There are few regions in the world with stricter regulations in regards to wine production and grape varietals than those found in Bordeaux, France. Here, in the home of the world's finest wines, the type and quality of grapes used is of utmost importance, and the legendary wineries which work on the banks of the Gironde river have mastered the careful art of juice blending to find the perfect balance for their produce. Whilst there are six 'official' Bordeaux grapes, the two key varietals for almost every fine Bordeaux wine are Cabernet Sauvignon and Merlot, and with good reason. Whilst Cabernet Sauvignon grapes are renowned for their acidity and astringency, strong fruit and spice flavors and full body, Merlot grapes are notably rounded, soft, fleshy and lighter on tannin. The combination of these two varietals, along with a small percentage of (commonly) Petit Verdot or Cabernet Franc, is the perfect balancing act – the two grape varietals cancel out each others weaker points, and accentuate all that is good about the other.

Region: Bordeaux

Of all the wine regions in France, the mostly highly esteemed and famous is surely Bordeaux. Most commonly associated with their superb examples of blended red wines, usually made with a blend of Cabernet Sauvignon, Merlot and Petit Verdot varietals, Bordeaux consistently demonstrates that their mix of traditional and modern wine-making styles is the recipe for fame and success. The region benefits greatly from its humid climate, and the fact that its clay and gravel based soils are perfect for growing the fine grape varietals which flourish there. The region is split into quite distinct sub-regions, with the finest generally believed to be the Left Bank and the Médoc region, where many of the most well known chateaux are based and produce their wonderful red and white wines.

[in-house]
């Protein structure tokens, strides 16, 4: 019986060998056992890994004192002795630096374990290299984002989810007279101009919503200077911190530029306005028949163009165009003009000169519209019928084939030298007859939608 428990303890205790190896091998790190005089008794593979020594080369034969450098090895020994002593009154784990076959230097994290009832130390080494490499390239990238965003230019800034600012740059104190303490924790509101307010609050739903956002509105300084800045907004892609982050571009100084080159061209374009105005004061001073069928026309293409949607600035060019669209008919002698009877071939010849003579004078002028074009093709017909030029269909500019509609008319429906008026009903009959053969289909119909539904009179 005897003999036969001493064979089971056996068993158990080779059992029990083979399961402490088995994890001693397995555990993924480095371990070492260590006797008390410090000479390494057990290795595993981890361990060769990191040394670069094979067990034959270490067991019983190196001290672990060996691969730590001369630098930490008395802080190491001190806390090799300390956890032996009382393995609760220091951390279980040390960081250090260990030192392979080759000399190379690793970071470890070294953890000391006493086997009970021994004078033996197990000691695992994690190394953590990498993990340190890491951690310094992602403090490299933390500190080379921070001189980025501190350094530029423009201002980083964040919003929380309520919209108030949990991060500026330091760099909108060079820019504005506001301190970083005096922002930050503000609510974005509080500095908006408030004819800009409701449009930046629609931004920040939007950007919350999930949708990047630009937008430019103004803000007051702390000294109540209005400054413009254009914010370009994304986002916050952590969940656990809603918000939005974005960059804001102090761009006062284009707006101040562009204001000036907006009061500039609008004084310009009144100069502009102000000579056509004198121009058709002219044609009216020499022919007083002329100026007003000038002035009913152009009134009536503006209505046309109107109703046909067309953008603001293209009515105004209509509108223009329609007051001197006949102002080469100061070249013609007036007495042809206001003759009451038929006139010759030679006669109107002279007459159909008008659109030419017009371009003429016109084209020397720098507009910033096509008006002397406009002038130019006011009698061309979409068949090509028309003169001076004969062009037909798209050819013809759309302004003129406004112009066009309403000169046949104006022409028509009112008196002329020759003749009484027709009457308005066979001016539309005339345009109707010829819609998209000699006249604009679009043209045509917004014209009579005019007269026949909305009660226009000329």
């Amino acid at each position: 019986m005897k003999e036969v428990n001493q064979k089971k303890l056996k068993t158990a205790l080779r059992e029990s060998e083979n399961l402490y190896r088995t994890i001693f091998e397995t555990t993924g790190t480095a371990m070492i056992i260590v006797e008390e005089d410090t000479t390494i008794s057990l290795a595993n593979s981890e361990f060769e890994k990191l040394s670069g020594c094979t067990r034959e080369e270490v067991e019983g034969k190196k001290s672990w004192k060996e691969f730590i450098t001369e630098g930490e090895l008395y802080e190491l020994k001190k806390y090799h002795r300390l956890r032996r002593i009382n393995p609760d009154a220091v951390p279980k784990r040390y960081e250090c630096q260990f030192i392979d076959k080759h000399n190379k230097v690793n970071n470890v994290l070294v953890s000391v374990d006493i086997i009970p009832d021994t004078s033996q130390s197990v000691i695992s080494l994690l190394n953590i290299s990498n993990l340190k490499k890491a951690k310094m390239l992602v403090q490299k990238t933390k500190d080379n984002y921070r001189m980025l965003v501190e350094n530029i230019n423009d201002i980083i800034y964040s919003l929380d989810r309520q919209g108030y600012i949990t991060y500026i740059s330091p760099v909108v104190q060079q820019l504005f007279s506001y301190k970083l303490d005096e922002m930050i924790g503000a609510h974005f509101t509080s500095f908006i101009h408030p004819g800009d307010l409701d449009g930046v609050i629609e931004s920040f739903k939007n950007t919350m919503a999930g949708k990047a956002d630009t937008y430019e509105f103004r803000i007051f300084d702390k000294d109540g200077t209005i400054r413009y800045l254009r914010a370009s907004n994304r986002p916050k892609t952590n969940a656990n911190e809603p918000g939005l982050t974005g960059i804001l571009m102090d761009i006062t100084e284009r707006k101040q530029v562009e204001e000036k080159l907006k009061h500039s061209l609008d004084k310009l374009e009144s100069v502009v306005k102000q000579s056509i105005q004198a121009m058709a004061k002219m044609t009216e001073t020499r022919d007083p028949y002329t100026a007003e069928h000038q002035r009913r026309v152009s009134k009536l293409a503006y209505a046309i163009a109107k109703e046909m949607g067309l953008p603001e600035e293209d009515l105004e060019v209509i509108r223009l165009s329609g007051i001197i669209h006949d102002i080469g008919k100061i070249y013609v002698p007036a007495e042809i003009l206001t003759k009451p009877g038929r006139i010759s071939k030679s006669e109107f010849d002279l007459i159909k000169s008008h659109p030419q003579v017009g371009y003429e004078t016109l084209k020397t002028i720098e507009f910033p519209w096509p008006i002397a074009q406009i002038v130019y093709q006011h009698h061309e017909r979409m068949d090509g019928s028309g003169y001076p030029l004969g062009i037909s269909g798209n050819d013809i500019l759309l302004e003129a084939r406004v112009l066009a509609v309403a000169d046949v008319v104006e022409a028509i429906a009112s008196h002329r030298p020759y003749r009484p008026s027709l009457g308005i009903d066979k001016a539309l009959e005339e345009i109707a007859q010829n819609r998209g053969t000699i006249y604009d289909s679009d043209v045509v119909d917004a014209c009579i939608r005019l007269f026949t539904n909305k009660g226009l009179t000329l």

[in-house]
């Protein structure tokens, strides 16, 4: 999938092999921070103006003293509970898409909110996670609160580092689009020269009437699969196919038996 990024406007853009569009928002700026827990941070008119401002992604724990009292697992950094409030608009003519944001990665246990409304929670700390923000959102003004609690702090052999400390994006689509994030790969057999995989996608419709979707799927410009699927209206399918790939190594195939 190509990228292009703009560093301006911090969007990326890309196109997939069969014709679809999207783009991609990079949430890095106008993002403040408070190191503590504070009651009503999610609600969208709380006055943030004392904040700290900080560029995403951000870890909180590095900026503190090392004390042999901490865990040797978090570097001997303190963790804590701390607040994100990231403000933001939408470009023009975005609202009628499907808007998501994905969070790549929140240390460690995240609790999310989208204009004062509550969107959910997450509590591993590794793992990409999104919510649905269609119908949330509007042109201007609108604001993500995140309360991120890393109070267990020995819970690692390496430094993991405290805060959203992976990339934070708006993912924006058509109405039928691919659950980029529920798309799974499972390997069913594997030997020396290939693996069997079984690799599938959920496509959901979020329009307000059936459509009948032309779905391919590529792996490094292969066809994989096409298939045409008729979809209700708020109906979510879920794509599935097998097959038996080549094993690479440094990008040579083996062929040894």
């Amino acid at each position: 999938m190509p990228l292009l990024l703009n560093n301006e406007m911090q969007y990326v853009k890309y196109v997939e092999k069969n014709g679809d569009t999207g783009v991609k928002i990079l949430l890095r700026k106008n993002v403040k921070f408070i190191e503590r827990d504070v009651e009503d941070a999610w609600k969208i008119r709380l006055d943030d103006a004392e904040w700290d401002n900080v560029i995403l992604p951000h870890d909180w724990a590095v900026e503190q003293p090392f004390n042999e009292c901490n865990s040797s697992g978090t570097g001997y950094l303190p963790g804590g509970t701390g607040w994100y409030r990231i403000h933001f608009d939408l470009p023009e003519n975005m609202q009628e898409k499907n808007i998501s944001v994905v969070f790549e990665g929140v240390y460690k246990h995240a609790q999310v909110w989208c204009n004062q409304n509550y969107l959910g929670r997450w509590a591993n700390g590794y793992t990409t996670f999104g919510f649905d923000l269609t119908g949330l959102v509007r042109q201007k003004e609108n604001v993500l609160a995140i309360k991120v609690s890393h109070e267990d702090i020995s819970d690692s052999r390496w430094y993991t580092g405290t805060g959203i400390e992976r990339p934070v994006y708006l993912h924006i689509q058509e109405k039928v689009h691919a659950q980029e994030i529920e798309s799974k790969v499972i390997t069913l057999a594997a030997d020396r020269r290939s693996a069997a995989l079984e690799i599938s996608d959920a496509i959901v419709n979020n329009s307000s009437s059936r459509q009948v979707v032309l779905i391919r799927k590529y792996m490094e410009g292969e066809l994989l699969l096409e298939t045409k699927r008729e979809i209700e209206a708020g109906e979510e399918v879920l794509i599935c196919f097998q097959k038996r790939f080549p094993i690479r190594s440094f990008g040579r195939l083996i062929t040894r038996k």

Country: France

France is renowned across the globe for its quality wines and the careful expertise which goes into making them, but what is truly remarkable about this relatively small country is the vast range of wines it produces in such huge amounts each year. Not only are the finest red wines in the world said to come from the beautiful regions of Bordeaux and Burgundy, but elsewhere in the country we find the Champagne region, and areas such as the Rhone Valley and the Loire, whose white wines consistently receive awards and accolades by the plenty. This range is a result of the great variety of climatic conditions and terrain found in France, coupled with generations of wine makers working within single appellations. Their knowledge of specific terroirs and grape varieties has, over time, perfected the production of wines within their region, and the end results continue to impress the world to this day.

Appellation: Margaux

The Margaux appellation of France's legendary Bordeaux wine region is one of the world's most famous and highly respected viticultural areas. For centuries, Margaux has been deeply associated with extremely fine wines of the highest quality, made using traditional and time-honored techniques in order to extract the very best, most refined and elegant flavors and aromas from the Bordeaux varietal grapes which grow there. Margaux wines are almost always blended, using two or three key Bordeaux grapes, commonly Cabernet Sauvignon, Merlot and Cabernet Franc (amongst others). The blending techniques and quantities have been passed down through the generations in the ancestral chateaus which make up the region, and quality and prestige has never been allowed to falter, making Margaux one of the undisputed jewels in France's already glittering crown.